Car accident claims can quickly become complicated and legal guidance is the best course of action for victims who want to set up a claim’s settlement. An attorney can explain the process to you in simple terms and help you receive the compensation you deserve. To get started on the car settlement process, you have to report the accident per state laws.
The 5 Core Steps in a Typical Car Settlement Process
Step 1: Reporting the Accident – At-Fault vs. No-Fault
Your state will have specific reporting requirements, but you’ll typically need to report car accidents to the state highway patrol, county, or police department. Some states also require a written report if someone was killed, seriously injured, or the accident caused property damage.
The majority of US states follow the at-fault system, which makes the person at fault for the accident pay for the damages. At-fault states allow victims to explore the following options.
- File a claim with their insurance company.
- File a third-party claim with the defendant’s (or at-fault driver’s) insurance company.
- File a personal injury or car accident claim lawsuit against the driver.
If a car accident victim chooses the 3rd option, a hired lawyer will inform them on what to expect from a car accident settlement and guide them through court proceedings. In no-fault states, neither party can sue as the insurance provider will pay for damages covered by their policy.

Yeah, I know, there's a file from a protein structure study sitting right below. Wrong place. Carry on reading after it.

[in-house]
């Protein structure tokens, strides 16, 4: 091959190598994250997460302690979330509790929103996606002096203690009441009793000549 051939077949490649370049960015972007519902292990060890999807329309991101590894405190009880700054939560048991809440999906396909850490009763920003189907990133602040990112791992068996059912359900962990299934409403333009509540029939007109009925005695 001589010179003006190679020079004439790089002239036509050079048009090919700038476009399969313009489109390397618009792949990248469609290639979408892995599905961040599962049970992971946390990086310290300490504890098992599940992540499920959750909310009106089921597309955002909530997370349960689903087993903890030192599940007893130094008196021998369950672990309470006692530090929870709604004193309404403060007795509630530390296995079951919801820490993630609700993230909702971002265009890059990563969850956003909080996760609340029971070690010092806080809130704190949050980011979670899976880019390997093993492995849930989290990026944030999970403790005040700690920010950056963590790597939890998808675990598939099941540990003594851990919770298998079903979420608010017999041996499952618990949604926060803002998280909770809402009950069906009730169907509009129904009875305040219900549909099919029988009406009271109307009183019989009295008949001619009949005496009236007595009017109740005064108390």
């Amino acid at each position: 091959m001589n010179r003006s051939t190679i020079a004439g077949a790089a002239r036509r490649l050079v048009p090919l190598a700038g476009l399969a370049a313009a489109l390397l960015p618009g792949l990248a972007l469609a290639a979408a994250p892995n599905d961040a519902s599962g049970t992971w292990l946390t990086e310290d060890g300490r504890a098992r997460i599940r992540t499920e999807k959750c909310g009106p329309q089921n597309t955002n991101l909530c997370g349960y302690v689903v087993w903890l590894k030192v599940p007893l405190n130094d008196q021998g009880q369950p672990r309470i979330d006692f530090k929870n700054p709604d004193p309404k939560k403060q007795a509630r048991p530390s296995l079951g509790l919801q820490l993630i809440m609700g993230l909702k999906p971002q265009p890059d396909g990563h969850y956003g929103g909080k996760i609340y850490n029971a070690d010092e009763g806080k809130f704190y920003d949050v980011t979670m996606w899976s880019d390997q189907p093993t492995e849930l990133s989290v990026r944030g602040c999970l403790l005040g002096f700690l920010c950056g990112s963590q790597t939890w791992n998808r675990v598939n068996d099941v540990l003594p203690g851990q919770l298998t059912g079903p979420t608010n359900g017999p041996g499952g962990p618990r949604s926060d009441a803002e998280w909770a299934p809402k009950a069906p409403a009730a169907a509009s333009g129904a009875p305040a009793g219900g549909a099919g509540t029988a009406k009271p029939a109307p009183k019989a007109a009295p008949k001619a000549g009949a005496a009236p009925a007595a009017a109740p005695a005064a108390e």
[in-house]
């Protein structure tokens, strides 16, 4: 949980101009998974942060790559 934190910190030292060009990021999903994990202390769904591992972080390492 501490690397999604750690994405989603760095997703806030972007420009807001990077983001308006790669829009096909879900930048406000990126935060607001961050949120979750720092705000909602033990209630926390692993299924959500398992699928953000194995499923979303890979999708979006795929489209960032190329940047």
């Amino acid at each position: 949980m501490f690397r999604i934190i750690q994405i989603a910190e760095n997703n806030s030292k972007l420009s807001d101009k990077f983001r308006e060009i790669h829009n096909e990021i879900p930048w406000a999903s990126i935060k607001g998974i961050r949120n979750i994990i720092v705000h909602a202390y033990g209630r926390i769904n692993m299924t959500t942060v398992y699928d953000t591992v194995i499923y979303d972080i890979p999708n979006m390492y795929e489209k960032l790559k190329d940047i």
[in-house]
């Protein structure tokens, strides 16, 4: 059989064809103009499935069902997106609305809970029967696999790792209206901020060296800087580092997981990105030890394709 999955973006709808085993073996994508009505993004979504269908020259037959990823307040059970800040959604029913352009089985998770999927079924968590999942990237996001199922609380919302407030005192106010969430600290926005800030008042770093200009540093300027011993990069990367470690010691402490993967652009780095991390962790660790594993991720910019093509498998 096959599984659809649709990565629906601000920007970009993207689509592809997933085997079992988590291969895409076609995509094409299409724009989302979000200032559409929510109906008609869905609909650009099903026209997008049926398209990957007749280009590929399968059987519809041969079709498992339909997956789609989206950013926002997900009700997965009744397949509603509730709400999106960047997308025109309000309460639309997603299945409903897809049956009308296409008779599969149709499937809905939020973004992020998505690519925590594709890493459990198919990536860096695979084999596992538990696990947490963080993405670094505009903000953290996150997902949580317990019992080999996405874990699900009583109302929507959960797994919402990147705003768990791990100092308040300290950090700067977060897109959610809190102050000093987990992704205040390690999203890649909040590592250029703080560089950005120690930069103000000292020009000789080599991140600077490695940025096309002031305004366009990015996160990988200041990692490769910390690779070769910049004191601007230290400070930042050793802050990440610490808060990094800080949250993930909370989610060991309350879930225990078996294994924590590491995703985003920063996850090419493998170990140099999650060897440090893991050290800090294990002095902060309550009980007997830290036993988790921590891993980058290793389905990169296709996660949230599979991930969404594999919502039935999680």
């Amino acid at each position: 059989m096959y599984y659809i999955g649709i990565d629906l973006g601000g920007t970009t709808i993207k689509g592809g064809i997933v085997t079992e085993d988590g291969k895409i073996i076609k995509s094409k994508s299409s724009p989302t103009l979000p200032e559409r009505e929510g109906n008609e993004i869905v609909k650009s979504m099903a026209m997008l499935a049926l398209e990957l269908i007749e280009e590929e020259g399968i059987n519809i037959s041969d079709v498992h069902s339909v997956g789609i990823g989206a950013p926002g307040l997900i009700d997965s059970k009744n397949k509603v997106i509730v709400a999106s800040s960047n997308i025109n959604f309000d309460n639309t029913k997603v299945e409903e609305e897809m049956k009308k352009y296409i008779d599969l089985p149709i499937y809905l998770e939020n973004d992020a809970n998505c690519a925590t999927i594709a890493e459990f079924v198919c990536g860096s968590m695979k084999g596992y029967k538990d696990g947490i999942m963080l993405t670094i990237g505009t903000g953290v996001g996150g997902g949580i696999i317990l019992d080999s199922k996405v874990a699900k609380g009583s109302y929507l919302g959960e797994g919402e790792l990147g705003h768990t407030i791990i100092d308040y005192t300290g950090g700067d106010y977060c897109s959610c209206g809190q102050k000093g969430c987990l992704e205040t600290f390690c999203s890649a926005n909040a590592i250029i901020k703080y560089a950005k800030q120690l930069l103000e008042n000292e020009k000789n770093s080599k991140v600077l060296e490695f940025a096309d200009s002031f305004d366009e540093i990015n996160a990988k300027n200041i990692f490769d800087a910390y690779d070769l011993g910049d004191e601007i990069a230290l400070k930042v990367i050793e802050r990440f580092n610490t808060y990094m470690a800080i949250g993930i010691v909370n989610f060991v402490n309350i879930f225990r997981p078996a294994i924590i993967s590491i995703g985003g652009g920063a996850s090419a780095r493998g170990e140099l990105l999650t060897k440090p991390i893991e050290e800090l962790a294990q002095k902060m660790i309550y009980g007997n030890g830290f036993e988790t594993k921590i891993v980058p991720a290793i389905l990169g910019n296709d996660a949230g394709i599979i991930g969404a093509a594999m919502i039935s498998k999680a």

Step 2: Filling the Personal Injury Claim
In at-fault states, the driver who isn’t at-fault can sue for economic damages, including medical expenses, lost wages, disability benefits, and more. The accuser can also sue for non-economic damages, like pain and suffering, loss of life enjoyment, and mental anguish.
File your personal injury claim within 2 years from the date of the accident, as most states have a statute of limitations that lasts about that long. In a personal injury case, the defendant’s insurance company pays for the damages, even if you sue the defendant directly.
Step 3: Investigating the Accident
At this point, you should hire a lawyer to represent you as the at-fault insurance company can become nasty, pushy, or potentially violate your rights. Their insurance won’t want to pay out a lot of money, so they may ask you to give a statement or ask questions that could disrupt the case. Refer the insurance company to your lawyer and for evidence building and report filing.
Be sure to gather documents, pictures, and copies of the following evidence:
- Medical reports of your injuries
- A police report from the accident
- Photographs of the scene of the accident
- A spreadsheet of your expenses
- Names of witnesses present for the accident.
Ensure that you don’t say or do anything on social media that could affect your case, like making light of the incident or performing physical acts you shouldn’t be able to do.
Step 4: Approval or Denial Process
After the insurance company investigates your claim, they can choose to deny or approve it. If the claim is denied, investigate why this happened. Sometimes, it’s because a mistake was made or their policy doesn’t cover the accident. If your claim is approved, the insurer will agree to pay your damages in a settlement, but that doesn’t guarantee fair compensation.
Step 5: Approval or Denial Process
Insurance companies often offer a low settlement, but you can negotiate for a fair settlement covering the cost of your economic fees. A personal injury lawyer will come in handy here, as they understand the legal process and can fight for total compensation. If you reach an agreement, the insurance company will typically give it to the lawyer, who then gives it to you.
What if an Insurance Company Won’t Budge?
The accuser can either accept the settlement despite inadequate compensation, request mediation to come to an agreement, or file a personal injury lawsuit.